Inaugurated on May 29, Buhari came to power on an anti-corruption ticket and a pledge to make the sector that provides 80 percent of government revenues more transparent.
“The president has said he will clean up the oil sector. That is the beginning of the clean up,” said the president’s spokesman Femi Adesina.
Buhari, who has yet to announce his cabinet, is likely to keep the oil portfolio for himself rather than trust others with the lifeblood of Africa’s biggest economy and an industry that has long been mired in corruption scandals.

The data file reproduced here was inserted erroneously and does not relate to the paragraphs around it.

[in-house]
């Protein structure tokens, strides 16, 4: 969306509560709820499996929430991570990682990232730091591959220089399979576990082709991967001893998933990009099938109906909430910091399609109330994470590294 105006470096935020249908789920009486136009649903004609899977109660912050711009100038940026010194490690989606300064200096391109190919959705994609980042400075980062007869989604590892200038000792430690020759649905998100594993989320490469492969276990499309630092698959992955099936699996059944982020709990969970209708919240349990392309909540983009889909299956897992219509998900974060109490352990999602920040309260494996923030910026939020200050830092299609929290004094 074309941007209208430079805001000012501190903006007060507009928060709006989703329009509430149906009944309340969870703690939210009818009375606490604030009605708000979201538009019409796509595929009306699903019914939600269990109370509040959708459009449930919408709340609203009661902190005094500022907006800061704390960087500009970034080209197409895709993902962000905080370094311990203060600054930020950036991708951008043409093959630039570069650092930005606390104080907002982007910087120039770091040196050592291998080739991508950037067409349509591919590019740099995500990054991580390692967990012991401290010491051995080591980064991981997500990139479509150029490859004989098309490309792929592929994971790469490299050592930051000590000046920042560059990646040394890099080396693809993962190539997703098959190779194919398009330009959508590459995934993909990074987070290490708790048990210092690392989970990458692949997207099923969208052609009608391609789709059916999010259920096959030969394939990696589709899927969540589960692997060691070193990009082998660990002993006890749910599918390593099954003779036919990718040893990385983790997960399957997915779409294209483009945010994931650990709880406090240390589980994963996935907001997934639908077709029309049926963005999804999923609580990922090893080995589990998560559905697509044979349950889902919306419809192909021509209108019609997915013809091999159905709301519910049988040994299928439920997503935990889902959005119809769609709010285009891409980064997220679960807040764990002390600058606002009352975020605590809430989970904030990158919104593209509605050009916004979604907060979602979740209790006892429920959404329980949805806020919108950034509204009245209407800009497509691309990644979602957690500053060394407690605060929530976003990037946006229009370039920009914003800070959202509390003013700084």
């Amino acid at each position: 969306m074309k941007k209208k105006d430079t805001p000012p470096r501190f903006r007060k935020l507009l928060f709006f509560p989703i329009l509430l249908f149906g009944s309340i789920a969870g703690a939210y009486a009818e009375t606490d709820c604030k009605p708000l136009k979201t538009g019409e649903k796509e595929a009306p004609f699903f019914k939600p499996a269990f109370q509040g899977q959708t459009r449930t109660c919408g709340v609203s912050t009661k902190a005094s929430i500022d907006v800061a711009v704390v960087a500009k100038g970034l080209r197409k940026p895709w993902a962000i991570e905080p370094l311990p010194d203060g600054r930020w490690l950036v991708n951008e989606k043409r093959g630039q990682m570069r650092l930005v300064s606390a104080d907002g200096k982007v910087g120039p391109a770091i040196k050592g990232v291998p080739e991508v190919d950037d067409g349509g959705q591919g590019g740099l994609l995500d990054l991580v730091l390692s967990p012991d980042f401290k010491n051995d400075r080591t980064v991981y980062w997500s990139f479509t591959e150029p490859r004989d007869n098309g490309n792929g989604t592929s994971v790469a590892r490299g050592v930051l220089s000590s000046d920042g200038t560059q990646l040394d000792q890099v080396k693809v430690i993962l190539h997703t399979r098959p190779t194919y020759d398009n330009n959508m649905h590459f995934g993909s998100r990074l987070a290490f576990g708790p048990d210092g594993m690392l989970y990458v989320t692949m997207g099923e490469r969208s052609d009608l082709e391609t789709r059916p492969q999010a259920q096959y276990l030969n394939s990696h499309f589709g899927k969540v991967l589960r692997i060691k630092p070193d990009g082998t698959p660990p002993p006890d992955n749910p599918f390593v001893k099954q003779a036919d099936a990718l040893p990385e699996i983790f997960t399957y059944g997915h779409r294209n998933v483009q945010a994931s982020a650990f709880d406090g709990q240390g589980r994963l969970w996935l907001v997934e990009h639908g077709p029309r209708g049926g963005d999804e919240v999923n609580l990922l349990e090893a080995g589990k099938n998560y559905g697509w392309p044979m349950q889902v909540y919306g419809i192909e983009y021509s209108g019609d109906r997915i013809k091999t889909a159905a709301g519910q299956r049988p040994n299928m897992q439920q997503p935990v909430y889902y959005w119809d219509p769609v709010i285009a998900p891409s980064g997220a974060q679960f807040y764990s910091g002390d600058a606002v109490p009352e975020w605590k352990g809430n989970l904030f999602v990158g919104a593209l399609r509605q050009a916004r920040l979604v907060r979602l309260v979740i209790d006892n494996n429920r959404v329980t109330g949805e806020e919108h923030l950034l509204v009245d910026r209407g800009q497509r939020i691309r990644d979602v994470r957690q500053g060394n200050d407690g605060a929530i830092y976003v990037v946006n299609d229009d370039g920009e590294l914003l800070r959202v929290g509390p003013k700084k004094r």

A presidency source who declined to be named said the management team of the state-owned Nigerian National Petroleum Corporation (NNPC) was also likely to go in the coming weeks.
“It is significant,” Bismarck Rewane, economist and CEO of Lagos consultancy Financial Derivatives. “The whole structure of the NNPC is completely and utterly dysfunctional.”
In 2013, then central bank governor Lamido Sanusi said tens of billions of dollars in oil revenues had failed to make it into state coffers while watchdogs say the government may be losing billions more through opaque contracts in which crude oil is swapped for refined imports such as diesel.
The lower house of parliament decided on Wednesday to investigate whether the government had been short-changed by the state oil company scheme to swap crude for the refined products.